Boies urges greater professionalism.
While the justice system traditionally has been at the forefront of expanding the rights enumerated in our nation's founding documents to all our citizens, dangers lurk if lawyers lose sight of their professional obligations and do not make the case for adequate court funding, Boies said.
"Over the same period of time that I have seen the justice system expand civil rights, expand human rights, bring our country closer to the ideals of justice, I've also seen attacks on that justice system--some intentional and some unintentional--and some of those attacks have been in the form of economics," said Boies, who has been referred to by The New York Times as "the lawyer everyone wants."
Boies, who has served as chair of Boies, Schiller & Flexner for the last 19 years, said the justice system is at a strange point where there is a sense of having "both too much and too little." At a time when lawyers' income has never been higher, it's ironic that most states devote only about 1 percent of their budgets to the justice system, he said.
"When the Constitution was written, it begins 'We the People of the United States' and the we in 'We the People' at that time meant primarily white male, protestant, property owners," Boies said. "What you have seen over the past 200 years is the expansion of the circle of who 'We the People' represents and that expansion has been led by our justice system and our justice system requiring itself to mete out justice more equally, but also requiring our society to treat more people with dignity."
But the justice system that has served the nation so well is not something that can be taken for granted, and attorneys have an obligation to advocate for its well-being, he said.
Over the course of his career, Boies said the practice of law has moved from being a profession to where too often lawyers think of it as a business, and while there is "nothing illegal or immoral" about the market economy, that type of thinking "puts enormous pressure on the legal profession not to do what professions do."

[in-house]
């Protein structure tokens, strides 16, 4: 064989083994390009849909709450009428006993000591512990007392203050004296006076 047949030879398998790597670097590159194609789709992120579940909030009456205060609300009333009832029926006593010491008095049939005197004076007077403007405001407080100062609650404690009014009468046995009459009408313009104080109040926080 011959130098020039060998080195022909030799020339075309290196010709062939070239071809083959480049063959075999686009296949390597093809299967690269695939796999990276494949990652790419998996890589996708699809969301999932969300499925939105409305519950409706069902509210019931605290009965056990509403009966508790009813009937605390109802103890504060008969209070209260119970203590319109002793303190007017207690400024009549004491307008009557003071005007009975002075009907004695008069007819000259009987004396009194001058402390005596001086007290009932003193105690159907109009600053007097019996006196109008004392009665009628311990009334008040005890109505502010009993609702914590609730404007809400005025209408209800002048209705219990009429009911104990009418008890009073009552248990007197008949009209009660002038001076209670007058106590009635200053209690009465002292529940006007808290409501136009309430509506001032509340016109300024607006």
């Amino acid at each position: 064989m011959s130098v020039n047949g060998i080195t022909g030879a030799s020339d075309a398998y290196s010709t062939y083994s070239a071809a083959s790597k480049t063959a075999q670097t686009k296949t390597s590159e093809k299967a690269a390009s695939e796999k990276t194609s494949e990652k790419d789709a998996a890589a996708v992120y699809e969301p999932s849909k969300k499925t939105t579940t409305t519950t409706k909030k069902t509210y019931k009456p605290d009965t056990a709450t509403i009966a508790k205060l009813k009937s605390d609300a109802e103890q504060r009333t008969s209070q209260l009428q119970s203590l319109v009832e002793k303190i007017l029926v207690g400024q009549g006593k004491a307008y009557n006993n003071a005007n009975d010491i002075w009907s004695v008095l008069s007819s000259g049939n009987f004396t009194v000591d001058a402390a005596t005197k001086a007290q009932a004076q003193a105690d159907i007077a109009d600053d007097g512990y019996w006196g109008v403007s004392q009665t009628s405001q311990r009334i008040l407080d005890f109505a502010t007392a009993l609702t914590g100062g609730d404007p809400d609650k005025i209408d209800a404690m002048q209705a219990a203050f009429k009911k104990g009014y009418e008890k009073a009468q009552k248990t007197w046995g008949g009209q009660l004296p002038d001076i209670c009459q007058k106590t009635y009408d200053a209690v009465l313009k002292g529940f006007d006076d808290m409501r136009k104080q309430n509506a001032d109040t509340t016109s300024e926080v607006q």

Too often, he said, there are pressures on firms to compete in terms of how much money they are going to pay new associates, how much they are going to pay their partners, where they stand in the American Lawyers rankings.
When he entered the profession in the 1960s, the partners Boies worked for made "a lot less money than we do now and they were perfectly happy with how much they made and they had great lives."
Boies said their kids went to good schools, they drove nice cars, and they had nice houses.
"They had everything they needed economically and had the satisfaction of doing something they thought was important to their communities, themselves, and to the kind of society they wanted to live in and bequeath to their children and grandchildren," he said.
Today, Boies said, the profession risks losing that.
"Lawyers are not happier today than they were 50 years ago," Boies said. "I see it in my partners and I see it in young associates. The quality of life that has been given up is something that each of us in the profession needs to be conscious of, and we need to work together to try to bring back as much of the element of public service and a dedication to the profession and the cause of justice that we can."
People don't go to law school primarily because they think it is the easiest way to make money; they go because they are interested in the law and justice, he said. But once young lawyers enter the profession, they soon get married, have children, and begin to focus on personal economics and not on the profession.
"It is a natural tendency that can only be dealt with if the leaders of the profession--the people who have been through it and are now the managing and senior partners--are willing to try not only to mentor, but to structure the practice of law, structure the law firms, in a way that enables young lawyers to partake in what many of us had the privilege of doing in term of public service and service to the profession."
Boies said people are happy when they make money, but there is a point of diminishing returns in making money.
"When I got out of law school, the average lawyer made about half of what the average doctor made," Boies said. "Today the average lawyer makes twice to three times what the average doctor makes."
In Florida, the state court system runs on only 7 tenths of one percent of the state budget and nationally the average is about 1 percent, he said.
"Think of what a small fraction of state revenues are devoted to a co-equal branch of government and one that serves the people all the time," said Boies, adding that even if a small amount more was devoted to the courts it would make a tremendous difference.
He said while Florida is not as bad off as others; there are states where lawyers can't get a court order unless they bring their own paper.
Boies said while there are many special interests that lobby the country's legislatures, the legal profession's special interest is justice, and if lawyers are not out "advocating and organizing" for adequate court funding, "nobody else it going to have the incentive, the knowledge, or the desire" to do so.
"We have to make sure we don't let the system deteriorate."
By Mark D. Killian
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|Author:||Killian, Mark D.|
|Publication:||Florida Bar News|
|Date:||Mar 1, 2016|
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